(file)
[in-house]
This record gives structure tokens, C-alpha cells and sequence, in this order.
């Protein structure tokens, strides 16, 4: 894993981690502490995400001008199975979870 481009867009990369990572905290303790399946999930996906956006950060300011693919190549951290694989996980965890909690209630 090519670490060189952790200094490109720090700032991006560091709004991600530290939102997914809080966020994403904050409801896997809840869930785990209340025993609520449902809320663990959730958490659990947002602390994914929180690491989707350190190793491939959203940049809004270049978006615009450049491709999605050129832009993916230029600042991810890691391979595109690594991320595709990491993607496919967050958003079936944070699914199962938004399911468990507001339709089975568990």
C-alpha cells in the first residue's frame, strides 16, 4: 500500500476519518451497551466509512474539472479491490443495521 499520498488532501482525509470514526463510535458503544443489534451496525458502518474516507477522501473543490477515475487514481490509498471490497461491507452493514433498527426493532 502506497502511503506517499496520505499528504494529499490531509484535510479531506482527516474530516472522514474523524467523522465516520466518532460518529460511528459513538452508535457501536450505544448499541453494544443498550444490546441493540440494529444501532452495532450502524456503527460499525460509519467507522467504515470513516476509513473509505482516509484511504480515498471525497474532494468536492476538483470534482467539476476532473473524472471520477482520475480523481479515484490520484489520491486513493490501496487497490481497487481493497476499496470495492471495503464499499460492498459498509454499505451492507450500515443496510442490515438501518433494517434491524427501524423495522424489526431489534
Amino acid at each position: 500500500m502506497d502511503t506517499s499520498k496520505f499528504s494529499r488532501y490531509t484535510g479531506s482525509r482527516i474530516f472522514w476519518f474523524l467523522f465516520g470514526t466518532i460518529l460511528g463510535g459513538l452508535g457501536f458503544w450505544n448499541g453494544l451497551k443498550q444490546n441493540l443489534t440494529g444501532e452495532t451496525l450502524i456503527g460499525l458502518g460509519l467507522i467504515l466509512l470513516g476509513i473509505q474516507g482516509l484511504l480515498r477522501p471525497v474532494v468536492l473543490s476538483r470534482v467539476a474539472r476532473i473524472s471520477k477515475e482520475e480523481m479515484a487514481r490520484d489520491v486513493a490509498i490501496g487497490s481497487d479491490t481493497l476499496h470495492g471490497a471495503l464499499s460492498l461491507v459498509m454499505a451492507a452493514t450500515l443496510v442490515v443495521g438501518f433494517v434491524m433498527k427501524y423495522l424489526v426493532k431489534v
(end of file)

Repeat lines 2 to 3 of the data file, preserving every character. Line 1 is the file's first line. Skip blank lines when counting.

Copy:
This record gives structure tokens, C-alpha cells and sequence, in this order.
């Protein structure tokens, strides 16, 4: 894993981690502490995400001008199975979870 481009867009990369990572905290303790399946999930996906956006950060300011693919190549951290694989996980965890909690209630 090519670490060189952790200094490109720090700032991006560091709004991600530290939102997914809080966020994403904050409801896997809840869930785990209340025993609520449902809320663990959730958490659990947002602390994914929180690491989707350190190793491939959203940049809004270049978006615009450049491709999605050129832009993916230029600042991810890691391979595109690594991320595709990491993607496919967050958003079936944070699914199962938004399911468990507001339709089975568990």